Conversely, a coffee blend might potentially mix two or more contrasting tastes together thus ‘muting’ one another or, (maybe even worse) the blend could combine two existing ‘weaknesses’ and increase their influence, for example, if two highly acidic beans are combined, the resulting blend may be almost unpalatably bitter.

By putting the focus on taste and quality rather than universality and quantity, single origin coffees also help small farmers to compete with the more established brands.

If then, you feel like a new and original cup of coffee, single origin is the way to go, however, don’t fool yourself into thinking that there are no downsides.

What’s not so great about single-origin coffee?

Let’s assume that you try a cup of single-origin coffee and you really like the taste. Well, go buy some more right? Not so fast. Unlike coffee blends that are normally tried and tested until the flavour is firmly established, single-origin coffee can be heavily influenced by factors like weather, soil quality, altitude and many, many more. As such, single-origin coffees are like fingerprints, each one is unique, unfortunately, that means that it may be challenging to replicate that one great cup you once tried.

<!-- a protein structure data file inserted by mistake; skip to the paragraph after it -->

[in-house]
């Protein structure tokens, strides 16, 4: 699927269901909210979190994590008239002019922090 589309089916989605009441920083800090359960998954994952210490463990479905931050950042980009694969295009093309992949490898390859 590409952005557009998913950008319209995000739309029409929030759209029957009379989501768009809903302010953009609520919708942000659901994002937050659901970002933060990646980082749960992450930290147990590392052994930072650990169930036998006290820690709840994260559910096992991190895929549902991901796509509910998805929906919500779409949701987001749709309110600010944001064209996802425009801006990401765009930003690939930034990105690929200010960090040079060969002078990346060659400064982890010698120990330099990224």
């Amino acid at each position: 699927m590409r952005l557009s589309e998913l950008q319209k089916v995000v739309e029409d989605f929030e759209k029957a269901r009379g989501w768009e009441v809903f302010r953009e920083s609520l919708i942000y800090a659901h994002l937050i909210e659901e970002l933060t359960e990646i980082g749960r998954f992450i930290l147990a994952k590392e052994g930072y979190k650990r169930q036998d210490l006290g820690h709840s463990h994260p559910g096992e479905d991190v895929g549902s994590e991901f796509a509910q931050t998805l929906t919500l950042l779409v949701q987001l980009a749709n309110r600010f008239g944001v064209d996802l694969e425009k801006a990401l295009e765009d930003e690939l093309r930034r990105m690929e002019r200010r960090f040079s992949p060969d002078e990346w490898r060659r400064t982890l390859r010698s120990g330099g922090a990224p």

There’s also an elephant in the room, the price. As you’d imagine, the practice of obtaining all your coffee beans from one farm or a few farms in a specific location does not lend itself to the mass production process. This means that the prices of single-origin coffees are usually quite a bit higher than their blended brethren.

Perhaps the biggest issue with single origin coffee is this – What do we mean by single origin?

Here, there and everywhere